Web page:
My belief is no, and here's why.

  • Documentation is new
  • Documentation is filling a void
  • The void is enormous
  • These things take time

Do you remember when Wikipedia came out? I know it's been a while, and many developers here are young enough that may very well not have been around for it.

I certainly remember reading Wikipedia in the early days. It was awful. The content was sparse. Many links were broken. Articles kept moving. There were edit wars and lots of spammers using it.

I was in school at the time, and students were forbidden from using it as a reference (to be fair, Encyclopedias shouldn't be used as references anyway, they're useful for finding references and synopses of topics).

In any event. These problems went away through a lot of hard work and a lot of time.

Documentation is similar in scope to Wikipedia. It's deep information on a lot of topics. There are tools that need to be built and fixed for problems that we don't even know we're going to have yet.


So here's where I circle back to why I don't think we should downvote and flag correct but superfluous posts.

You have to start somewhere. It might not be the best information yet, but if you react negatively to it, it's more likely to be removed than it is to be improved.

Documentation is not the same as Q&A. When you downvote a question or answer on SO the expectation is that the author either fix it or remove it. Documentation is group owned. There's no single user who has ownership over any particular topic or even any particular example. It's similar to downvoting a community wiki answer: No one's really going to notice.

If it's good as-is: upvote

If it can be improved and you have the time to improve it: improve it

If it can be improved and you don't have the time to improve it: leave a note for the future

If it can't be improved: downvote


So how do you leave a note for the future?

Ideally we'd have talk pages, or commenting, or feedback, or discussions directly tied to the documentation topics and examples. Not just a one-way flag of "this is a problem fix it", but full dialogue capabilities. We don't really have that, so meta has to do for now.

Unfortunately that means there's no way to tell which meta discussions are related to any particular topic or example. This is a problem on SO as well, There's no way to formally link a meta question to a normal SO question or answer. Instead the way it's typically done is to leave an informal comment linking to the meta discussion.

And again unfortunately that can't be done on documentation yet from what I've seen of it.

  • Thanks for putting a positive spin on it ("how do you leave a note for the future"). I hope/assume something like this (talk pages etc.) is in the works. Of course you are right, it is all new. We'll see how it pans out. – AnoE Aug 8 '16 at 8:15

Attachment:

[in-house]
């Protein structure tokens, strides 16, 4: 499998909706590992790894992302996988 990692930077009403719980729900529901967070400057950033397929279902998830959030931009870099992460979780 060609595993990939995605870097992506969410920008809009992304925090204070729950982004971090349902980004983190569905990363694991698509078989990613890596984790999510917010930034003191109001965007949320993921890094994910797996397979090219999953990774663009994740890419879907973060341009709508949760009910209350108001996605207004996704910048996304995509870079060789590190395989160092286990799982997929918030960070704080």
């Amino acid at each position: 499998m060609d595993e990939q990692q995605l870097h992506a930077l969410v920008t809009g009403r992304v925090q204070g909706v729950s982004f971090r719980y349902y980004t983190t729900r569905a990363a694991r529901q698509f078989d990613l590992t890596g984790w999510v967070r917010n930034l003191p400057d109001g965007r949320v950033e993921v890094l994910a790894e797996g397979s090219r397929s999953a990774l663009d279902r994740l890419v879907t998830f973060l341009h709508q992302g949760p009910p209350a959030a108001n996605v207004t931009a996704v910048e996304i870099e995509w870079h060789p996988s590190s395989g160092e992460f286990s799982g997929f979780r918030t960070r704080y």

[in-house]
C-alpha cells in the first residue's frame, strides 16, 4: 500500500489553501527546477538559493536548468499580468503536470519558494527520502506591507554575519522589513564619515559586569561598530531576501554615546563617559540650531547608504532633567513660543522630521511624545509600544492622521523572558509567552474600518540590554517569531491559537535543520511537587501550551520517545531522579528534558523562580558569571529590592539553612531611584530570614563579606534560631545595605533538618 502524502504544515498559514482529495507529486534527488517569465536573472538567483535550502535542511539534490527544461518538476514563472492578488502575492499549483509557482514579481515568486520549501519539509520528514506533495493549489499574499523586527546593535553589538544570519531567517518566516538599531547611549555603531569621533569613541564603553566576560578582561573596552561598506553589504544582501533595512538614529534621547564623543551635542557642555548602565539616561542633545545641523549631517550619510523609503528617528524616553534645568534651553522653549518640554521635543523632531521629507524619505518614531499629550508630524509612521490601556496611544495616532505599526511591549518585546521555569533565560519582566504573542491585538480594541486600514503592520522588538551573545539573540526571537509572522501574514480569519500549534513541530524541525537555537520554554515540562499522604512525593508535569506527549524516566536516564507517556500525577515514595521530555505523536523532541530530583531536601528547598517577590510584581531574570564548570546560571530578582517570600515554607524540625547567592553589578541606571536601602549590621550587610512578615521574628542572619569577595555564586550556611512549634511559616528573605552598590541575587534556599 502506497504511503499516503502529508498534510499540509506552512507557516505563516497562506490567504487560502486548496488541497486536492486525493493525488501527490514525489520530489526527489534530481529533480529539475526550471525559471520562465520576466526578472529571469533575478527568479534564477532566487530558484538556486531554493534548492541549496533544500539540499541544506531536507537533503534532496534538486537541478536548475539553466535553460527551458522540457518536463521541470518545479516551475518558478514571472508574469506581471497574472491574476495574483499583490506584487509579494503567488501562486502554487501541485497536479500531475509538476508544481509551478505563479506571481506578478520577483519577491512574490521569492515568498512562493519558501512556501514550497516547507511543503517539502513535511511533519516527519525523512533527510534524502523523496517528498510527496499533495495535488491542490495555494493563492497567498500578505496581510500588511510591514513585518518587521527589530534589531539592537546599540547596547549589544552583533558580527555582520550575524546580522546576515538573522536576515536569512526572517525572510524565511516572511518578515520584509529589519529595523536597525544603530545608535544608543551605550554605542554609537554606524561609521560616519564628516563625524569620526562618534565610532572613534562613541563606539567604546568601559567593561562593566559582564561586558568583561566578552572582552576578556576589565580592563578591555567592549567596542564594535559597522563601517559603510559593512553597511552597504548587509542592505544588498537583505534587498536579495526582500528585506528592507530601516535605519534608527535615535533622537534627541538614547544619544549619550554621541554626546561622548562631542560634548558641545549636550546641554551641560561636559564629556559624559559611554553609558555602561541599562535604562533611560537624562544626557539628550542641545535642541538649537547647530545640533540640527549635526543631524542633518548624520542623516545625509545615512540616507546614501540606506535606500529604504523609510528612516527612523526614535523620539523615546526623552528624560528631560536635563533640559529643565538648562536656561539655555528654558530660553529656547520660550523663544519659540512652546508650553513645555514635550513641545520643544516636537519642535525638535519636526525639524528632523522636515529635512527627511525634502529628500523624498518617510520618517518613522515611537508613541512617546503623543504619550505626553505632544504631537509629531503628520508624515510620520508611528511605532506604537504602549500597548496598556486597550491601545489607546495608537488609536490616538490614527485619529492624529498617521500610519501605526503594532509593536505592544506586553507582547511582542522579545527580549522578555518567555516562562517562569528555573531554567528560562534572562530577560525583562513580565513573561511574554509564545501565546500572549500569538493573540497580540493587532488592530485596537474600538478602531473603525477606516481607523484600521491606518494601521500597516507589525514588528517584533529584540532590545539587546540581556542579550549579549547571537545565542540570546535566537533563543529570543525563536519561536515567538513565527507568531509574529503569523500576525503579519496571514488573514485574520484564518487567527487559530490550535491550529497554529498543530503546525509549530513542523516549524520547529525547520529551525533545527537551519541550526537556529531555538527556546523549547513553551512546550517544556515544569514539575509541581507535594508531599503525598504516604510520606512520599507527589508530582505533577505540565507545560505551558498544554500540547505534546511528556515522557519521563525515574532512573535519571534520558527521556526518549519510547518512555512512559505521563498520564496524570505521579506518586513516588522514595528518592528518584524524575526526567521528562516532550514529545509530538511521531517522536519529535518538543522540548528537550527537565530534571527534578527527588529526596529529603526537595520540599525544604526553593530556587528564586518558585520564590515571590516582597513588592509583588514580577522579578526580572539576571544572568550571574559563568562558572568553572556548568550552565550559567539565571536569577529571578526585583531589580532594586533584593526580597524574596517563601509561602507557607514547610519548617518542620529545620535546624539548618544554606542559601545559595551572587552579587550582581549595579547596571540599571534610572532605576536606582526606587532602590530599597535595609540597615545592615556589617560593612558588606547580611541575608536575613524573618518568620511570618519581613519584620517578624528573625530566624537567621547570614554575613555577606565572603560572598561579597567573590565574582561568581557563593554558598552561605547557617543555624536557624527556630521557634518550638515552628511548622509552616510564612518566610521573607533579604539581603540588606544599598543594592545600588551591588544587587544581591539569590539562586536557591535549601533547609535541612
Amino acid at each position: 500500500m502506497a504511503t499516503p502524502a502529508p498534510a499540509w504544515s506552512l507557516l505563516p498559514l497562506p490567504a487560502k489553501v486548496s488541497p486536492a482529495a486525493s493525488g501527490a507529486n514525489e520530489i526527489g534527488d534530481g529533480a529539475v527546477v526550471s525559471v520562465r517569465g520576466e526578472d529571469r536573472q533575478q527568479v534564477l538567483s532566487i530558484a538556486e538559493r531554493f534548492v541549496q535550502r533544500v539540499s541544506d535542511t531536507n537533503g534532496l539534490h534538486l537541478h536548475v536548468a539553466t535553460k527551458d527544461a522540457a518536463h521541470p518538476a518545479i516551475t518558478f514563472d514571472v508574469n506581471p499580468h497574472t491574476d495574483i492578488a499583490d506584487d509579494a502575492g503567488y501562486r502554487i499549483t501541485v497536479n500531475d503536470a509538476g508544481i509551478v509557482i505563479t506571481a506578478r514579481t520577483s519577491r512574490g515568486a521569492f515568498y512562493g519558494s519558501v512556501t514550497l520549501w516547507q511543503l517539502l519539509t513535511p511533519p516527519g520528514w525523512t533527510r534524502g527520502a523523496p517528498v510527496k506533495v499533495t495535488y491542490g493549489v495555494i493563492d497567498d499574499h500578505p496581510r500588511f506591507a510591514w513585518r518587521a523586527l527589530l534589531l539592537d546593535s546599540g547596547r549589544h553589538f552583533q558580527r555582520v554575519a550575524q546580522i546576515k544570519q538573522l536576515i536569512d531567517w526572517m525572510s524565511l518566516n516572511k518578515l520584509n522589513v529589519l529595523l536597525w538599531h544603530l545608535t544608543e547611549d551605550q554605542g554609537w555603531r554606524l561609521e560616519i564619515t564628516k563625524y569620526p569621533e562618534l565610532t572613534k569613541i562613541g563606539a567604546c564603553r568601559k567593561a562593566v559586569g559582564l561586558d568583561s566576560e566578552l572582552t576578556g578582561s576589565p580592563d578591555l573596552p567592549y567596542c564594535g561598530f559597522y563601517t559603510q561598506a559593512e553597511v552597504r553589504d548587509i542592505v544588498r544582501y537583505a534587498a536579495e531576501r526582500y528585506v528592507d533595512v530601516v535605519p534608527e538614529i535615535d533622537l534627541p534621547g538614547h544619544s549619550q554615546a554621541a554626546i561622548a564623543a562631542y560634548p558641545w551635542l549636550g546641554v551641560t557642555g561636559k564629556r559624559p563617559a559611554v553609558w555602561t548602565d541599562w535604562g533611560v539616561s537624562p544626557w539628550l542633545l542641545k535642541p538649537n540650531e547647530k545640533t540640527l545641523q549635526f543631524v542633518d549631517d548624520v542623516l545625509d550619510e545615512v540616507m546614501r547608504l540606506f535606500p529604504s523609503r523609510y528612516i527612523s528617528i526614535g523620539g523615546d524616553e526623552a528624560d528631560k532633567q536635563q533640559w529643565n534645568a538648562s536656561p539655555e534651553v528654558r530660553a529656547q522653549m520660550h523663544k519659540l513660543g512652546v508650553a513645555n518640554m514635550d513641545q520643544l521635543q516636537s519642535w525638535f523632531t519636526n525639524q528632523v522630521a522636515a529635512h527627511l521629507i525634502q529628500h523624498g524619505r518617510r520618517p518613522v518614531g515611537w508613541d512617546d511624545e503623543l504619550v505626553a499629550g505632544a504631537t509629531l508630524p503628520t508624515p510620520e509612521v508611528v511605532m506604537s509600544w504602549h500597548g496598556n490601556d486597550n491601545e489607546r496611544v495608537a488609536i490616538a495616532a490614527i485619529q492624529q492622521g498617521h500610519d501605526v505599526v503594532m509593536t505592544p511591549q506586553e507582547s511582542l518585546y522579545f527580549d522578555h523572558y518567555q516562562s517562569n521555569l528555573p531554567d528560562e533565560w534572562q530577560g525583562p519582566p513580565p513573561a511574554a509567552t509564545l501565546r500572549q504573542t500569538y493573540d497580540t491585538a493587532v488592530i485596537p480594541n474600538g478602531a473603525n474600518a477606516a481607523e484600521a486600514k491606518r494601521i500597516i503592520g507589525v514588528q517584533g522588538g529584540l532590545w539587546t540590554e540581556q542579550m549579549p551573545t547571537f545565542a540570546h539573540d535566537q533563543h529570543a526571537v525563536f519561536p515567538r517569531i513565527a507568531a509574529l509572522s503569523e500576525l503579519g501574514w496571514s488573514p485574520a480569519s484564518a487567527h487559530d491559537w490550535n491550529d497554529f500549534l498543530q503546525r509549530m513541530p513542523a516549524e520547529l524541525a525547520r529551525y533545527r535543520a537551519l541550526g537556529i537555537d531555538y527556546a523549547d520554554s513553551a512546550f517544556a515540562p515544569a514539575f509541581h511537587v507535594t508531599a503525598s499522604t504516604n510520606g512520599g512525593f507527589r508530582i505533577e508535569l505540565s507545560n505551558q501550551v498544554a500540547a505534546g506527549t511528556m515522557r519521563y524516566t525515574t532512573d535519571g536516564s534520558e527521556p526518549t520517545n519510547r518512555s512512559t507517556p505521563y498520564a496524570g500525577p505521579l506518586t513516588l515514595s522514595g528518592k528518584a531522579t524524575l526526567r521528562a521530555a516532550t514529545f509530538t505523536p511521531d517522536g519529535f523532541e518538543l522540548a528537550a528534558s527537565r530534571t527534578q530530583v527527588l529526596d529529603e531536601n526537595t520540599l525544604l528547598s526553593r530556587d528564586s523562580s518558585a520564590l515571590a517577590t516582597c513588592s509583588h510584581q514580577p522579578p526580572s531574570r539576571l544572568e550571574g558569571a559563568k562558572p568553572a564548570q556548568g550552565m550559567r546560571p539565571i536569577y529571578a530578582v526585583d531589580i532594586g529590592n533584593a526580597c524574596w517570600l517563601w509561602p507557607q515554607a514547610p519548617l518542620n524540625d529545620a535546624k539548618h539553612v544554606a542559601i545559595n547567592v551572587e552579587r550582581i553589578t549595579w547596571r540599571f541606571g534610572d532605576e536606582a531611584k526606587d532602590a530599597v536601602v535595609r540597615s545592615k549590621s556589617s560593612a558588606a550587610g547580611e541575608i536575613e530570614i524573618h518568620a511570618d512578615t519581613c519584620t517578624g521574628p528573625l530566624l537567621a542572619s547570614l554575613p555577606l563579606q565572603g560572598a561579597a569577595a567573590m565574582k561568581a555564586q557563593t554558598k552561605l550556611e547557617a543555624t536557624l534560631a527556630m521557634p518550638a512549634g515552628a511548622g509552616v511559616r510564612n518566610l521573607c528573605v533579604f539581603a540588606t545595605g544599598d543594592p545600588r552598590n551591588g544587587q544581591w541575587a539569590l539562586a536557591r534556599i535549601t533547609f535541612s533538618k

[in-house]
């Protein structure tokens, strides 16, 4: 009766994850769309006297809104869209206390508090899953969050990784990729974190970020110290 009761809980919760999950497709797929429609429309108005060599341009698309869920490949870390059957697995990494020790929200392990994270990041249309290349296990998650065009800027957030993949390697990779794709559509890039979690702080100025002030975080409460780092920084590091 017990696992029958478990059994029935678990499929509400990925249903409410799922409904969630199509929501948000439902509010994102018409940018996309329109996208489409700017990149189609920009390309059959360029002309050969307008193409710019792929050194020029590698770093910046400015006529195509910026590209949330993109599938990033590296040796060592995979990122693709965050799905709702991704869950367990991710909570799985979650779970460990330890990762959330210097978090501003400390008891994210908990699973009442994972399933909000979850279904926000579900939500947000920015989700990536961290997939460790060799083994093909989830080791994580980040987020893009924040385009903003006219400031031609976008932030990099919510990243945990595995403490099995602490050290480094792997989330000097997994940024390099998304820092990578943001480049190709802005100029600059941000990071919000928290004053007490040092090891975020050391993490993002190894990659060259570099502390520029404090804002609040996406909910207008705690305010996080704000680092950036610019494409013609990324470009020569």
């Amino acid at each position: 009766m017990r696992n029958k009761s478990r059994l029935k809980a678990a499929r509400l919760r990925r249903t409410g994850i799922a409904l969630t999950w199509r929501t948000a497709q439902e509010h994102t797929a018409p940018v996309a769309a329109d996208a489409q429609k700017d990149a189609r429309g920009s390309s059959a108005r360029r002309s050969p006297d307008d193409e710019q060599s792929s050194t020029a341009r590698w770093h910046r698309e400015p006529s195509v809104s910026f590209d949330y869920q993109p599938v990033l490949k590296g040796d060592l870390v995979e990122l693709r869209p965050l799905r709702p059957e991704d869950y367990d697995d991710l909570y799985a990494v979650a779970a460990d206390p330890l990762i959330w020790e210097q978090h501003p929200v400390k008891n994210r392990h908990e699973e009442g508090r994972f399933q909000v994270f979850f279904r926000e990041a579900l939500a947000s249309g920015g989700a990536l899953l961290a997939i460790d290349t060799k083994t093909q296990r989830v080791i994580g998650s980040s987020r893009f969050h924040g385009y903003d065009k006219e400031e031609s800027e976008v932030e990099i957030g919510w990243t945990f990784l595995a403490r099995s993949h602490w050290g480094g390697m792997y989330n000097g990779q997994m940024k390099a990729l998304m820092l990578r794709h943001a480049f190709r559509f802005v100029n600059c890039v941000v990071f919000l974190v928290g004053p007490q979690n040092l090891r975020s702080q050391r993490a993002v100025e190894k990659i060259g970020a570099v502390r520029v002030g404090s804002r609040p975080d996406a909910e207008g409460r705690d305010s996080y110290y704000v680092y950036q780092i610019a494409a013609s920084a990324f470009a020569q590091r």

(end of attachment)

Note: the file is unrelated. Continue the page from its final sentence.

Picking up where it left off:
• Accepted - better late then never. Oh and by the way, in my western country, pupils are still not allowed to use Wikipedia. But these days, the reason is not its quality, but the fact that it is not a primary source. ;) – AnoE Apr 10 '17 at 14:11
1

This is the very problem that Documentation was supposed to solve. From the original Documentation announcement:

Documentation is often an afterthought, obviously done just to say that it exists, with little concern for its quality. We've all seen plenty of this in our time.

Followed by an example of this Tweet:

Got to love some commercial API documentation: "GetRowEnumerator(); - Gets the rows enumerator" - No further information.

And now what I said about this, in response to that announcement:

However, that means that the documentation is going to be a direct reflection of the developer's attitude toward documentation. If a developer thinks that Javadocs are enough, that's what you'll get.

So hey, guess what? It turns out that a lot of the developers who made only a token effort to contribute useful documentation when it's their job aren't too likely to do so when they get paid in Internet points. Did I ever tell you the definition of insanity?

TL;DR: Answer

If you think a page in Documentation fails whatever criteria are set out for such pages (like "useful" for SO answers or "useful, clear, research effort" for questions), downvote. If you think it meets the criteria for flagging (whatever those are), do so. But if it's just "I think it could be better in specific ways," go ahead and make some edits to improve it. Without that, it'll never get any better.

However, keep in mind that other people's opinions are just as worthy as yours. If other readers are approving such pages en masse, maybe they are good pages. "You're entitled to your opinion, but it's wrong and I'm flagging it" isn't the way this "voting" thing is supposed to work.

If someone is wrong on the Internet and you're actively encouraged to do something about it, what are you waiting for? Just don't expect to be the boss.

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    "If someone is wrong on the Internet and you're actively encouraged to do something about it, what are you waiting for?" That's what this meta topic is about; finding out if "we" actually think that the described effect is something to worry about at all. – AnoE Aug 8 '16 at 8:17